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Community-based social learning interventions:
conceptual and methodological challenges with
delivery and evaluation
Romin...
Introduction Examples Conc. aspects Method. aspects Conclusions
Shifting management paradigms in natural resource manageme...
Introduction Examples Conc. aspects Method. aspects ConclusionsIntroduction
Publications over time (mapped in 2013 !!)
Ada...
Introduction Examples Conc. aspects Method. aspects Conclusions
What is social learning (in NRM)?
• It is a normative conc...
Introduction Examples Conc. aspects Method. aspects Conclusions
What is a community-based intervention (CBI)?
Introduction...
Introduction Examples Conc. aspects Method. aspects ConclusionsExamples
INTERVENTION
Scenario analysis
Forecasting
Partici...
Introduction Examples Conc. aspects Method. aspects Conclusions
Recurring conceptual challenges
• Given multiple and overl...
Introduction Examples Conc. aspects Method. aspects Conclusions
HVALA ZA POZORNOST
Method. aspects
Recurring methodologica...
Introduction Examples Conc. aspects Method. aspects ConclusionsMethod. aspects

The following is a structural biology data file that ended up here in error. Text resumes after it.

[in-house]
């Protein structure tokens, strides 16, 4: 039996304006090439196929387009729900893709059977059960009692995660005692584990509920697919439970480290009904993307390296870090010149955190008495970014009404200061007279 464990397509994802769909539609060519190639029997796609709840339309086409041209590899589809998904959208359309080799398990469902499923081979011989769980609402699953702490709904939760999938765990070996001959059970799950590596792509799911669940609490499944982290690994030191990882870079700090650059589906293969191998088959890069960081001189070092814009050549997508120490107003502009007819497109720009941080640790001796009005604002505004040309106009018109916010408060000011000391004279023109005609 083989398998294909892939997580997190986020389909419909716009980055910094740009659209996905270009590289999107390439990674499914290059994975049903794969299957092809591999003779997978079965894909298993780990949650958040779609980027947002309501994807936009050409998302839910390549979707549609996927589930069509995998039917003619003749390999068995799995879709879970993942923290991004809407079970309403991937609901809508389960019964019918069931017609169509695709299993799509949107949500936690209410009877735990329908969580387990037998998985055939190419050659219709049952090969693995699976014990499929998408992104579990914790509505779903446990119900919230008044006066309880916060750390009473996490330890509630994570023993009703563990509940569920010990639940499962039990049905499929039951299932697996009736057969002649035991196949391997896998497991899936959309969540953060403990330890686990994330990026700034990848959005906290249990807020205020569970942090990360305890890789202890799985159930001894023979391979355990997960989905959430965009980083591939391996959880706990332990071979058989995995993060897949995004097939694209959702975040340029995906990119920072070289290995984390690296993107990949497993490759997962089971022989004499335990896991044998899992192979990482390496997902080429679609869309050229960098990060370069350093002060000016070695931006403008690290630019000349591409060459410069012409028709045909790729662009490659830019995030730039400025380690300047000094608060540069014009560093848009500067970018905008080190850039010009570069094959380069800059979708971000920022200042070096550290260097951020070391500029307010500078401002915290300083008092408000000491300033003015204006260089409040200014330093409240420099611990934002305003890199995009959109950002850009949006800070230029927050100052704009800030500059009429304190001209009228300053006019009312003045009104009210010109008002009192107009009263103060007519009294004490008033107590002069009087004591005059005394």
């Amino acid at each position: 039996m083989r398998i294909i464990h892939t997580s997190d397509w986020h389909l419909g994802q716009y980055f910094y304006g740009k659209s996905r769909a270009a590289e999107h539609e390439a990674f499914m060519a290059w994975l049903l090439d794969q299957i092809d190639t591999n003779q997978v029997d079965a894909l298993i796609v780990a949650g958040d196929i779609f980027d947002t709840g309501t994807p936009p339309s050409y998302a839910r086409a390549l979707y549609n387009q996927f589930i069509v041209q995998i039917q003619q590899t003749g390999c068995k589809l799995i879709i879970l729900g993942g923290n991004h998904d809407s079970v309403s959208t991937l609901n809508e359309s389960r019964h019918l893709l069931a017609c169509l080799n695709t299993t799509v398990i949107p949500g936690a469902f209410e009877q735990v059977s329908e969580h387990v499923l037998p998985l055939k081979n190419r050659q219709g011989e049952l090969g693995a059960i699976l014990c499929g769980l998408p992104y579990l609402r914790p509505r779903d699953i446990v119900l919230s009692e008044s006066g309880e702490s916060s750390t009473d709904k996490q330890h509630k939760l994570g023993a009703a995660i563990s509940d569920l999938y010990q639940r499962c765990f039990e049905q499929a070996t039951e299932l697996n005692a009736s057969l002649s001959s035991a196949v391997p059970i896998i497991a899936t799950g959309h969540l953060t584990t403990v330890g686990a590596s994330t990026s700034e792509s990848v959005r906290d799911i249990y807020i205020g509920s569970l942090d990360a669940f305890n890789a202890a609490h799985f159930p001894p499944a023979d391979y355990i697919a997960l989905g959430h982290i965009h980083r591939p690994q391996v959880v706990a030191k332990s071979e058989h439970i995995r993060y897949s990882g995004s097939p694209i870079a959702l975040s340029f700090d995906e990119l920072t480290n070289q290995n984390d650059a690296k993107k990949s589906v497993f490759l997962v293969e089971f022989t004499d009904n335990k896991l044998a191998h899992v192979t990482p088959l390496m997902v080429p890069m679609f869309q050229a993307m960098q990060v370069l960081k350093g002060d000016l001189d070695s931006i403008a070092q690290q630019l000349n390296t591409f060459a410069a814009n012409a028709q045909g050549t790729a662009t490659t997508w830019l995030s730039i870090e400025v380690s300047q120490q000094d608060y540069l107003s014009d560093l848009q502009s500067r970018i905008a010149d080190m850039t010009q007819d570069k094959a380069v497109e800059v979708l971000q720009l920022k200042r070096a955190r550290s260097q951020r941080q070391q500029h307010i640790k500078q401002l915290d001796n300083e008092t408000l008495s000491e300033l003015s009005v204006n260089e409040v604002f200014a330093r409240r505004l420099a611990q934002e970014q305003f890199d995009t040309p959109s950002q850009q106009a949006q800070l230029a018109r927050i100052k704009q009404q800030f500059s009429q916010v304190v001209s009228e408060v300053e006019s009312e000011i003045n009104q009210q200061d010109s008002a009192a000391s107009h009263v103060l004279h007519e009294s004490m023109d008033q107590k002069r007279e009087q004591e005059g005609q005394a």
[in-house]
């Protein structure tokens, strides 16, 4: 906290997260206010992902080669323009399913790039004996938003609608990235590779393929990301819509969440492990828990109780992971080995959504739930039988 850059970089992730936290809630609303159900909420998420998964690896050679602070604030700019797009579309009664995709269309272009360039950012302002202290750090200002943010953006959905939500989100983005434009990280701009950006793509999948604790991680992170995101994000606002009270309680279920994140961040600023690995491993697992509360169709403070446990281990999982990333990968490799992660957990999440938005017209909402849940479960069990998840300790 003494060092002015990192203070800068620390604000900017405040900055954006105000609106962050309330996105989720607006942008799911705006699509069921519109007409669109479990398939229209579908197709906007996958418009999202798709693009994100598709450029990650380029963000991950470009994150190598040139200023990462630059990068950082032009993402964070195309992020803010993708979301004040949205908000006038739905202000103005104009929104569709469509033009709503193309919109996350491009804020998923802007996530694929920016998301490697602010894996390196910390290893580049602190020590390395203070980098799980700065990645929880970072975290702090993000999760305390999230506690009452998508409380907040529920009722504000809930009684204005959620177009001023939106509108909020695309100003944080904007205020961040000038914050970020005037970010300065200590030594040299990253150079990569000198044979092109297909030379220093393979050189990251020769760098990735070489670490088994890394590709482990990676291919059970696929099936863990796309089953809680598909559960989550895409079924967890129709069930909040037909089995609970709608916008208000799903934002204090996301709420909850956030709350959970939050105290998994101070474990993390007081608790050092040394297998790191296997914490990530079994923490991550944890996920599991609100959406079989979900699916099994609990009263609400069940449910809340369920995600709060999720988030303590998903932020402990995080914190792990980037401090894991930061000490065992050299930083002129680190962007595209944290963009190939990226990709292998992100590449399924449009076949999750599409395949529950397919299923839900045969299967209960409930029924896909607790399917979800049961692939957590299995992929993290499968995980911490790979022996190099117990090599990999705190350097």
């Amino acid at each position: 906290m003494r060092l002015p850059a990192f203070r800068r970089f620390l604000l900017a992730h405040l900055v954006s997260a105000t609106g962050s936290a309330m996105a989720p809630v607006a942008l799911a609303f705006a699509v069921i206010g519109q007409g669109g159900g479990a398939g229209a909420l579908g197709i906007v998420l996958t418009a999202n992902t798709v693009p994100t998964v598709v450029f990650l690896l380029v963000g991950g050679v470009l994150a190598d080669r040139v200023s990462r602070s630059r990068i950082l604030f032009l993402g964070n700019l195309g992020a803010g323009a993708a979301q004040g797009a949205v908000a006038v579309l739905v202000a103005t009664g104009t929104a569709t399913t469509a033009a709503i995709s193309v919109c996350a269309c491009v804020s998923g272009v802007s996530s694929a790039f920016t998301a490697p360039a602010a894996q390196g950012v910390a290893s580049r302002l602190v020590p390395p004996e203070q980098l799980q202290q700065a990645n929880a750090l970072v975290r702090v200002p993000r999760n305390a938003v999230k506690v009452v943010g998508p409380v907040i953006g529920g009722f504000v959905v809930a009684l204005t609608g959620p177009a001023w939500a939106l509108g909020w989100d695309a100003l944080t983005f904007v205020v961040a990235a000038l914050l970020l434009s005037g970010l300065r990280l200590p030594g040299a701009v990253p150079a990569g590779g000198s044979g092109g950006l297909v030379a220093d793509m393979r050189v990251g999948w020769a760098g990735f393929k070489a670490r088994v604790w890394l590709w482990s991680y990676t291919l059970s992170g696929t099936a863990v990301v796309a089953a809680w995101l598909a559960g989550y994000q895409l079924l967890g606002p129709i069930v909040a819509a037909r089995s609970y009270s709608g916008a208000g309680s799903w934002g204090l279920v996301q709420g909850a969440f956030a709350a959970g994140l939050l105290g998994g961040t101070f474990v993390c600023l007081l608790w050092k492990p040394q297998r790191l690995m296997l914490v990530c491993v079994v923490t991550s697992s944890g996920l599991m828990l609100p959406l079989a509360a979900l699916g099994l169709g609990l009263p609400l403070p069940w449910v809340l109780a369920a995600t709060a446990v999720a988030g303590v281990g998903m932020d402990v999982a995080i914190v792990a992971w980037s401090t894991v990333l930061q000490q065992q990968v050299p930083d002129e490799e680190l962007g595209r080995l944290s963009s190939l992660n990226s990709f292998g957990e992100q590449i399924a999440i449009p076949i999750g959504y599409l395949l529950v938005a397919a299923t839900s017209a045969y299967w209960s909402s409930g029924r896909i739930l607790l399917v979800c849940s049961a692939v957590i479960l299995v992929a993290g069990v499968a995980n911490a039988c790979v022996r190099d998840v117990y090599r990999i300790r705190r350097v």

STUDIES OPERATIONAL MEASURES OF SOCIAL LEAR...
Introduction Examples Conc. aspects Method. aspects Conclusions
• Research design is an important but overlooked starting ...
Introduction Examples Conc. aspects Method. aspects Conclusions
Thank you !
Get in touch if you have more questions or nee...
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Community-based social learning interventions: conceptual and methodological challenges with delivery and evaluation

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Presentation given by Romina Rodela for the TIAS Seminar “Conceptualization and measurement of learning” 16th of November 2016, 8:00 –9:30 am GMT

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Community-based social learning interventions: conceptual and methodological challenges with delivery and evaluation

  1. 1. Community-based social learning interventions: conceptual and methodological challenges with delivery and evaluation Romina Rodela TIAS Seminar “Conceptualization and measurement of learning” 16th of November 2016, 8:00 – 9:30 am GMT Södertörn University, School of Natural Sciences, Technology and Environmental Studies, Sweden Wageningen University, Laboratory of Geo-Information Science and Remote Sensing, NL
  2. 2. Introduction Examples Conc. aspects Method. aspects Conclusions Shifting management paradigms in natural resource management Adapted from: Cundill, G., Rodela, R., 2012. A review of assertions about the processes and outcomes of social learning in natural resource management. Journal of Environmental Management 113, 7-14. Social Learning Introduction
  3. 3. Introduction Examples Conc. aspects Method. aspects ConclusionsIntroduction Publications over time (mapped in 2013 !!) Adapted from: Rodela, R., 2013. The social learning discourse: Trends, themes and interdisciplinary influences in current research. Environmental Science & Policy 25, 157-166.